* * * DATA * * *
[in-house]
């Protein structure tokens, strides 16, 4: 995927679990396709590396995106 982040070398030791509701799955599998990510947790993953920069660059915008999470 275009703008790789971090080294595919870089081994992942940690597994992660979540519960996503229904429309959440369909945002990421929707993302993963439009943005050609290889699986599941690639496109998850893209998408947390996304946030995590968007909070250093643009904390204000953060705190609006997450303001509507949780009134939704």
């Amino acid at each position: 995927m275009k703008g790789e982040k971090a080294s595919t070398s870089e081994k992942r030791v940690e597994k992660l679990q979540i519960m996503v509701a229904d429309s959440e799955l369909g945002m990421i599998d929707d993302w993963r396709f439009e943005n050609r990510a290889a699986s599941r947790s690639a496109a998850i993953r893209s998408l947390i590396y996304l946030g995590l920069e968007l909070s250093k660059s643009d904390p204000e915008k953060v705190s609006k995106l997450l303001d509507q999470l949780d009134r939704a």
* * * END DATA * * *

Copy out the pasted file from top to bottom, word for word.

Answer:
[in-house]
């Protein structure tokens, strides 16, 4: 995927679990396709590396995106 982040070398030791509701799955599998990510947790993953920069660059915008999470 275009703008790789971090080294595919870089081994992942940690597994992660979540519960996503229904429309959440369909945002990421929707993302993963439009943005050609290889699986599941690639496109998850893209998408947390996304946030995590968007909070250093643009904390204000953060705190609006997450303001509507949780009134939704």
């Amino acid at each position: 995927m275009k703008g790789e982040k971090a080294s595919t070398s870089e081994k992942r030791v940690e597994k992660l679990q979540i519960m996503v509701a229904d429309s959440e799955l369909g945002m990421i599998d929707d993302w993963r396709f439009e943005n050609r990510a290889a699986s599941r947790s690639a496109a998850i993953r893209s998408l947390i590396y996304l946030g995590l920069e968007l909070s250093k660059s643009d904390p204000e915008k953060v705190s609006k995106l997450l303001d509507q999470l949780d009134r939704a």